Under German and EU law, floor coverings are classified as building products, are subject to construction regulations, and since October 2004 have been subject to approval by the Deutsche Institut für Bautechnik (DIBt) via the ”Ü-Zeichen” (compliance label) pursuant to the EU Directive 89/106/EEC (construction products directive) and the German Bauproduktengesetz (construction products law). The legal requirements that form the basis for floor covering approvals are described in a brochure titled Bauprodukte: Schadstoffe und Gerüche bestimmen und vermeiden. Ergebnisse aus einem Forschungsprojekt (Bundesanstalt für Materialforschung und -prüfung et al. 2007).
It is likely that, following a transitional phase, the approval criteria for floor coverings will thin out and thus simplify the range of eco-labels for these products.
The health related criteria for floor coverings defined in the aforementioned European directive are primarily governed by national regulations. The DIBt bases its floor coverings approval decisions on ”health assessment principles for building products used for interior applications,” of which the framework known as the AgBB Schema is an element. The ”Ü-Zeichen” contains the following advisory: ”Emissions tested in accordance with DIBt criteria.” A list of floor covering products that have been approved with this indication is available (for a fee) at www.dibt.de. The AgBB framework was elaborated by the Committee for Health-related Evaluation of Building Products in 2008 (Ausschuss für die gesundheitliche Bewertung von Bauprodukten, 2008) based on test-chamber measurements of VOC and SVOC (semi-volatile organic compound) emissions from building products on the third and 28th test day. The assessment rating includes concentrations, as well as harmful properties. Building products that meet AgBB Schema requirements are deemed to engender no indoor air pollution when used in residential interiors, according to the current state of knowledge. Some of the ”Blue Angel” quality seal emissions standards are more stringent than those of the AgBB Schema.
Non-controlled imports from countries that lack eco-labels comparable to those used in Germany may cause harmful floor emissions in floor coverings that are marketed in Germany.
The substances used in floor coverings adhesives can also be a source of emissions. A low emission water based filler and dispersion adhesive that is Blue Angel (RAL-UZ 113) approved is now available for wood, resilient and textile floor coverings. The bitumen containing parquet adhesive that was used until the 1970s and that emitted carcinogenic polycyclic aromatic carbons is a thing of the past. Recommendations for rehabilitation of contaminated areas can be found in Argebau (2000).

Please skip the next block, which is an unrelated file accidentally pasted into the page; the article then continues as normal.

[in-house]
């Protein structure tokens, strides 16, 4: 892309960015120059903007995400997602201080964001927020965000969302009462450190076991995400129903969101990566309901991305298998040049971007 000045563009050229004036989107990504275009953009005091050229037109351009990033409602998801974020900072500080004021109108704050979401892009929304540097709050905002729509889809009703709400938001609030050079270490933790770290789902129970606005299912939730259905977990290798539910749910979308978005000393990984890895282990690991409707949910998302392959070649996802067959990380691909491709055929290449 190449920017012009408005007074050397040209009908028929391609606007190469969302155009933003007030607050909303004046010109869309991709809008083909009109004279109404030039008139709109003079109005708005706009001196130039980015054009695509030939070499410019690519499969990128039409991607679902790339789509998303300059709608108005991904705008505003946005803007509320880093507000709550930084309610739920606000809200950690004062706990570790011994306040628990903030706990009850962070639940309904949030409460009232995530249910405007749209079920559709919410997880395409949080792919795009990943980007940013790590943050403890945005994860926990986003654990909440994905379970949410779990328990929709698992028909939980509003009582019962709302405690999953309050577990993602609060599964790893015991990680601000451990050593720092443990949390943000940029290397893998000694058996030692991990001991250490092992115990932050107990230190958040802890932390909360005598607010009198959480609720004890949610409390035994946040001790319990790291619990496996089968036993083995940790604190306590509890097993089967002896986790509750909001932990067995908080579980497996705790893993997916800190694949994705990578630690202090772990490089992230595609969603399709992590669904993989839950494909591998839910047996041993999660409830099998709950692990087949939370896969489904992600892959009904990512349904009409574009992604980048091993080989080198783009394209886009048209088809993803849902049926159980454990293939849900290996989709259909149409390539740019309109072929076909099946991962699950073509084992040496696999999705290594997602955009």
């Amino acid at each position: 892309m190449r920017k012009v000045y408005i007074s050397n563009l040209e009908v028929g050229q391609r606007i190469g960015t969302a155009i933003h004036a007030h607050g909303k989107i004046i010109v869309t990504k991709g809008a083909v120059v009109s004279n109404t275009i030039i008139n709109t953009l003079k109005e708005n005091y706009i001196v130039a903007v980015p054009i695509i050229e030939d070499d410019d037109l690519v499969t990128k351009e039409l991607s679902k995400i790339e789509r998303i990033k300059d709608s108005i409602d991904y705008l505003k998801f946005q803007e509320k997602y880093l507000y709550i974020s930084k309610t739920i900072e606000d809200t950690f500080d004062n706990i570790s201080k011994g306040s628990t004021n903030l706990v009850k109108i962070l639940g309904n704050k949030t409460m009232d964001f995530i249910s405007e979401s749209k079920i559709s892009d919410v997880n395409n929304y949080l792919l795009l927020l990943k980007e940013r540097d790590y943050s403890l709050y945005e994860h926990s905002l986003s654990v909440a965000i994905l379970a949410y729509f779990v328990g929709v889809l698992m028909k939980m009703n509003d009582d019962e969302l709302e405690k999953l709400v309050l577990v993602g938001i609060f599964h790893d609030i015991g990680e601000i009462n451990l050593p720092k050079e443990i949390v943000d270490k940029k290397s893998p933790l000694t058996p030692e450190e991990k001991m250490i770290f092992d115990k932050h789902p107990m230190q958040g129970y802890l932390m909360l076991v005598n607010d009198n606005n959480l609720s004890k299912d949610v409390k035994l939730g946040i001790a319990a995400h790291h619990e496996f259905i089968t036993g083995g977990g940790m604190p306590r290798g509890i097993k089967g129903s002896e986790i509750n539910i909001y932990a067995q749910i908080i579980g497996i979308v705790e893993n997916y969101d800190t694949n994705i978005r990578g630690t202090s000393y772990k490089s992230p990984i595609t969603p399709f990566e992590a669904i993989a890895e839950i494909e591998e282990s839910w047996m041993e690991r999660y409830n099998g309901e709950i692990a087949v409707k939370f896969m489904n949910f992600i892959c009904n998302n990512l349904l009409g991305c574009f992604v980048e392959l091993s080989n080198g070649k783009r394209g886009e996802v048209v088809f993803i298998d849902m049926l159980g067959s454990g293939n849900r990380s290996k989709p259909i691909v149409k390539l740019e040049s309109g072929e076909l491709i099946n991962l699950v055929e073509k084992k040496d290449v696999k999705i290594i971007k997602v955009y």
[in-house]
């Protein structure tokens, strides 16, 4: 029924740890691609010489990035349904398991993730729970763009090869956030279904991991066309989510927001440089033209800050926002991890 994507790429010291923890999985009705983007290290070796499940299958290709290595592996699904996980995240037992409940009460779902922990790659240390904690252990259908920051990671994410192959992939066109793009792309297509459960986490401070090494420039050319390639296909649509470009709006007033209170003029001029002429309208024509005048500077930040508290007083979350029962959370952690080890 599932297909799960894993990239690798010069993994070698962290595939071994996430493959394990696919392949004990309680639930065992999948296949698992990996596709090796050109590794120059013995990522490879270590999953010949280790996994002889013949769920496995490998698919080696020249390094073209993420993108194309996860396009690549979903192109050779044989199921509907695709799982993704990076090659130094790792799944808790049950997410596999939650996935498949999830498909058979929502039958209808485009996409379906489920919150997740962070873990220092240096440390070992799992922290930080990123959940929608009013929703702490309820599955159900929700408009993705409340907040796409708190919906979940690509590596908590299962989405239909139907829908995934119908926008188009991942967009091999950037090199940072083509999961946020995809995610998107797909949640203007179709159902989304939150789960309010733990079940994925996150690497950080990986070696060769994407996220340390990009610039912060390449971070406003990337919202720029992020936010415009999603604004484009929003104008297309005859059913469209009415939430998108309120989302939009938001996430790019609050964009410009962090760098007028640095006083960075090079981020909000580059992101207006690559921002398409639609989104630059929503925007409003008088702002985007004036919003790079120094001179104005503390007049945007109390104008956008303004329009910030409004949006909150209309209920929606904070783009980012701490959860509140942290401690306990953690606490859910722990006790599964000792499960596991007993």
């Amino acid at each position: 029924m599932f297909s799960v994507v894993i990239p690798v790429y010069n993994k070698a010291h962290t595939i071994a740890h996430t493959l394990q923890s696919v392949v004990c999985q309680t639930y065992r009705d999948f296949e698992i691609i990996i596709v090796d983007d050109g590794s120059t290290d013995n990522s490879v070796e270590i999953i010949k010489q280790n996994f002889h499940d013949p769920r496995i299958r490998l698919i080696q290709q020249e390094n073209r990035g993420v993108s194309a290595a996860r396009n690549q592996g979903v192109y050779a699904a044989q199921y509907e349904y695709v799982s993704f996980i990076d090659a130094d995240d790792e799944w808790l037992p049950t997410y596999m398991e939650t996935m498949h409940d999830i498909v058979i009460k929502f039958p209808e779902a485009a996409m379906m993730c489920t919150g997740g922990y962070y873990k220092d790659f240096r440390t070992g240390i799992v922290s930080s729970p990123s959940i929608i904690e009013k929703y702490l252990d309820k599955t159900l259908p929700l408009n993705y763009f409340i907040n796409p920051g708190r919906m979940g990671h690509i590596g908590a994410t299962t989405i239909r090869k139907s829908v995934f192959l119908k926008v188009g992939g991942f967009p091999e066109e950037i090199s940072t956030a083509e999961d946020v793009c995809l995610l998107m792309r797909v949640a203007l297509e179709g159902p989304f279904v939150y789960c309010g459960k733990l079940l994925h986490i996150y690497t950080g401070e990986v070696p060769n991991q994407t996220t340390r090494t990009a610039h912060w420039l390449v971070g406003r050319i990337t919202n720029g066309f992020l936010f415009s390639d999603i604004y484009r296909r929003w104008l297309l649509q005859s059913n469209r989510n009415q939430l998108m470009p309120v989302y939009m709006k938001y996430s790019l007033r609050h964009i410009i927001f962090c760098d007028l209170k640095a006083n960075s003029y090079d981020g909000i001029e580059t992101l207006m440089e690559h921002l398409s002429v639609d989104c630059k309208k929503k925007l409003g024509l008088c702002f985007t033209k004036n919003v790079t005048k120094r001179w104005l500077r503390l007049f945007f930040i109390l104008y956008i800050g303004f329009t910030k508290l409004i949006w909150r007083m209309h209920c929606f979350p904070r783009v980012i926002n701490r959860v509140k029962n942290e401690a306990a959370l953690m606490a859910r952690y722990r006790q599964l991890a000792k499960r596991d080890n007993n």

Many German manufacturers of textile and resilient floor coverings use latest-generation environmental technology that is ISO 9001 (for quality management) and ISO 14001 (for environmental management) certified (SN-Fachpresse d). These manufacturers are notable for the environmental stewardship exhibited by their processes in terms of efficient energy and raw materials use and minimization of environmental hazards.
Wood is a renewable resource that can be completely recycled. Wood should be used preferentially if it is produced via ecological forestry management methods. In the 1990s the multinational organizations known as the Forest Stewardship Council (FSC) and Program for the Endorsement of Forest Certification Schemes (PEFC) were founded with a view to ensuring that only wood from sustainable forestry is used. The mission of these organizations is to promote social acceptability of forestry, as well as to minimize the adverse climate and biodiversity effects of forestry. These certifications are awarded for both domestic and tropical forests.
Wood processing is increasingly being processed by manufacturers that have FSC or PEFC certification, whose origin unfortunately cannot always be completely traced for tropical wood. Consequently some manufacturers avoid using this type of material.
Some wood surfaces are treated with materials such as oil or wax that produce emissions. Most of the paint, varnish and plastic coatings that are used for wood products nowadays are water based.
Wood processing waste (chips, shavings and sawdust) can be used for various purposes such as the manufacture of wood-based materials for laminates or as a base material for ready-to-lay parquet with a hardwood, cork or linoleum wearing surface. Sawdust can be used for linoleum manufacturing. Other uses for wood waste include paper manufacturing, as well as the production of wood pellets for wood-stove heating.
Floor coverings must be long lasting, robust, maintenance friendly and slip-proof in wet areas, besides being amenable to end-of-life recycling. Toward this end, wood, textile, and resilient floor coverings should contain the least possible amount of hazardous substances that could preclude or interfere with recycling. Hard floor-coverings can be recycled for construction materials.